As the birth place of porcelain, China has created many porcelain treasures in its thousands of years of history, especially in Jingdezhen. However, it is hard to see China's influence on contemporary ceramic.
In 2005, Blue and white Yuan porcelain Guiguzi down was auctioned at surprisingly higher prices: 230 million yuan in London Christies, setting a record for Chinese artwork auctioned in international auctions. The painting on the pot depicts China’s ancient militarist Guiguzi riding in a carriage pulled by a tiger and a leopard down a mountain to save his student Sun Bin, who was trapped by enemies.
Blue and white Yuan porcelain Guiguzi down
However, this glory is belong to the past of China. Because of inaccessibility and economic recession, the ceramic market of Jingdezhen in contemporary times is in a downturn.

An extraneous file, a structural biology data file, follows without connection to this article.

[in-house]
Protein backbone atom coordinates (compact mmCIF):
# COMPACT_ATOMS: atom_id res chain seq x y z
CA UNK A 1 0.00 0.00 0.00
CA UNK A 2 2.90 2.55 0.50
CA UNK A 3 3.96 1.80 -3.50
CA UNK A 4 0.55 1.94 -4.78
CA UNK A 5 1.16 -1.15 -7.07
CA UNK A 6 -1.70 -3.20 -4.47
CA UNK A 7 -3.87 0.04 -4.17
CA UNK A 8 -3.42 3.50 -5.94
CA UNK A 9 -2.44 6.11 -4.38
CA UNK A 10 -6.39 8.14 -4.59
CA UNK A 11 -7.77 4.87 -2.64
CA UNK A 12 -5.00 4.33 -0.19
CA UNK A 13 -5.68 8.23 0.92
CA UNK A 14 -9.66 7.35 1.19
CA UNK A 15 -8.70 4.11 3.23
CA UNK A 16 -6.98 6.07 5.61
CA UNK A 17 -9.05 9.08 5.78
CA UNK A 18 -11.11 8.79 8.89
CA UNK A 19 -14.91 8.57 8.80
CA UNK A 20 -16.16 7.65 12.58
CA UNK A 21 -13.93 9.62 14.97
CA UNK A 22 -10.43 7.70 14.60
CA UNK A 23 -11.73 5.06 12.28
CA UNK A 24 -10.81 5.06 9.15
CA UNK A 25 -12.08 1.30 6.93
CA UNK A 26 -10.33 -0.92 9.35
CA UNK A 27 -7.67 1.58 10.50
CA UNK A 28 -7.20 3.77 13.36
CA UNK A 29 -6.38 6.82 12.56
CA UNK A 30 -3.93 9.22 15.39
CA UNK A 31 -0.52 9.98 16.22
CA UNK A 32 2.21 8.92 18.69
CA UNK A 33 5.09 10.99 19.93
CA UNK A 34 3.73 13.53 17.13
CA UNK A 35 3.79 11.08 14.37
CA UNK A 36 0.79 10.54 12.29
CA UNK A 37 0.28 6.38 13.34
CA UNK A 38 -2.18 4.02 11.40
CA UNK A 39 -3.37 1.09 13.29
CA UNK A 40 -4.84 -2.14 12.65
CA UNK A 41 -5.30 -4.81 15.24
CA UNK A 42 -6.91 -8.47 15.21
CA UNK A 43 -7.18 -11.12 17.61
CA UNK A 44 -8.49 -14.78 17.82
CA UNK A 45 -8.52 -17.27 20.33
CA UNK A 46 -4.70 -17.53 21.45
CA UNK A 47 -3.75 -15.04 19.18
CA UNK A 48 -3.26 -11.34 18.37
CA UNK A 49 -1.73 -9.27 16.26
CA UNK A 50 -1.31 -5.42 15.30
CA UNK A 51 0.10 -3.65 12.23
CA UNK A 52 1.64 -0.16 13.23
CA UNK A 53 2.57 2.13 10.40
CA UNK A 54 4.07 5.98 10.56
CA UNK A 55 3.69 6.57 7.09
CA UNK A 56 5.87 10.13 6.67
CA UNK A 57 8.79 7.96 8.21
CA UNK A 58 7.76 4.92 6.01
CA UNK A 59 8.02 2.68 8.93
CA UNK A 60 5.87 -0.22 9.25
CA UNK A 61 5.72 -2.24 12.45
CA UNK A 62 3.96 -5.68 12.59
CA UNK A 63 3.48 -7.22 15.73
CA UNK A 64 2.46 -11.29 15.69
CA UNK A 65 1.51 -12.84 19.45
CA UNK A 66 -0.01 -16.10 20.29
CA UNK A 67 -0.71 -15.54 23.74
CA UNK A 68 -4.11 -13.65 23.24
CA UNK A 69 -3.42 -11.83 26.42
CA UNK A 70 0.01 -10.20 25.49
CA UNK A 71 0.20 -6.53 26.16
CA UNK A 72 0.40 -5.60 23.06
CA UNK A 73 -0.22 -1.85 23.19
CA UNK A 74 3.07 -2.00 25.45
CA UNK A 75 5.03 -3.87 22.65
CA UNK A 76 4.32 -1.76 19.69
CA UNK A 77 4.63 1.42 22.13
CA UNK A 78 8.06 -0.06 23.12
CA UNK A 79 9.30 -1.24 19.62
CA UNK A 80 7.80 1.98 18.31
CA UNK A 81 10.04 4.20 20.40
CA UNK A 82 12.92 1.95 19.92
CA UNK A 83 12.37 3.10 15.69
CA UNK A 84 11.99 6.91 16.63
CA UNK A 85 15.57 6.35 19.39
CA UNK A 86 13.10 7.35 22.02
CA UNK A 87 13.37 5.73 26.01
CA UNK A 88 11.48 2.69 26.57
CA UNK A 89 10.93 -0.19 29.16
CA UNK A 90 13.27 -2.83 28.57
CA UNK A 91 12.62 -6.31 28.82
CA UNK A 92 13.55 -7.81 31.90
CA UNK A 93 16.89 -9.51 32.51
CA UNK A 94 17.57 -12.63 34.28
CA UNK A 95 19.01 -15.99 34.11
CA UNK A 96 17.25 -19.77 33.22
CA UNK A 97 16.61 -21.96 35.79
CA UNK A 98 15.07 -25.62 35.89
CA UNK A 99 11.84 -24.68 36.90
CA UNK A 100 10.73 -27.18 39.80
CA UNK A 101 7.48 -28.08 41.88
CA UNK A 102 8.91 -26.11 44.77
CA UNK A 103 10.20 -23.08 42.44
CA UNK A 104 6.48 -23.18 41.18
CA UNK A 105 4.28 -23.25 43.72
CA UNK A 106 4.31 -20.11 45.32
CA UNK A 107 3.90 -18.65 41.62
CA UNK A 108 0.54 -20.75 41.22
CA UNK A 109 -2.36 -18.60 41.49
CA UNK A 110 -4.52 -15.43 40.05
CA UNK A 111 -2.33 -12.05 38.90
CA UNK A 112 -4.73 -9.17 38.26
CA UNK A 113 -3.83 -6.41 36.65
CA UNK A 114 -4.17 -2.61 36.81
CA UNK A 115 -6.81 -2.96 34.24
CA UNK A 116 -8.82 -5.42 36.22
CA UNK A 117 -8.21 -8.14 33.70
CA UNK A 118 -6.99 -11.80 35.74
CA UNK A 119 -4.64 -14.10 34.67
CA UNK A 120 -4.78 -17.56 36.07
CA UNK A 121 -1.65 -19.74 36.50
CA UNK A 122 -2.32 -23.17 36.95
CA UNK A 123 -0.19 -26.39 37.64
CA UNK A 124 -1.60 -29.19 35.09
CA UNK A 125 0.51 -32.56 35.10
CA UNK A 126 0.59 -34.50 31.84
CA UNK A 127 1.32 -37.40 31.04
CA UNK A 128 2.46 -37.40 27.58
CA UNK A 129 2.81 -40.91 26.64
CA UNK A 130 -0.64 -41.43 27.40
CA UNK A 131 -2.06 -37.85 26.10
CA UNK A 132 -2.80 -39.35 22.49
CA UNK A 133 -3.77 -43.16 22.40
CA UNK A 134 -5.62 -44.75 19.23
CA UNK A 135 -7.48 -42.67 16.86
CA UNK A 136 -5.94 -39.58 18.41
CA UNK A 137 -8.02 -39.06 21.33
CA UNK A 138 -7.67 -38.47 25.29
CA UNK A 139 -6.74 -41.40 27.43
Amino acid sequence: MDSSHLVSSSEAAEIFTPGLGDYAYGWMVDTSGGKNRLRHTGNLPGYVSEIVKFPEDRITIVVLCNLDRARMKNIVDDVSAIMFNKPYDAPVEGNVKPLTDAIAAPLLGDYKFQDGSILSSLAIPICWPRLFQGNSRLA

What the most reflective thing is Garth C. (2011)’s review: “What many have missed is that Ai is the first ceramics star to emerge from China in nearly two centuries. The great irony is that China, the greatest ceramics culture on earth, never made it into modernism. In Europe, America, and Japan, ceramics were gradually transformed, beginning with the Reform Movement in 1850, into an adventurous art form. Were one to list the top one hundred twentieth-century ceramists, there would not be a single artist from the People’s Republic of China.”
So I want to make a manifesto to call on the Chinese new generation to break through the tradition. So I write the words based on porcelain Guiguzi down. The red is eye-catching, which is the most typical color in China. And the red also means we may pay the price for the reform. Chinese artists can once again begin to contribute great ceramic art to world culture.
Garth C., 2011. Mind Mud: Ai Weiwei's Conceptual Ceramics available online at http://www.chipstone.org/article.php/479/Ceramics-in-America-2011/Mind-Mud:-Ai-Weiwei%27s-Conceptual-Ceramics (accessed November 29, 2017).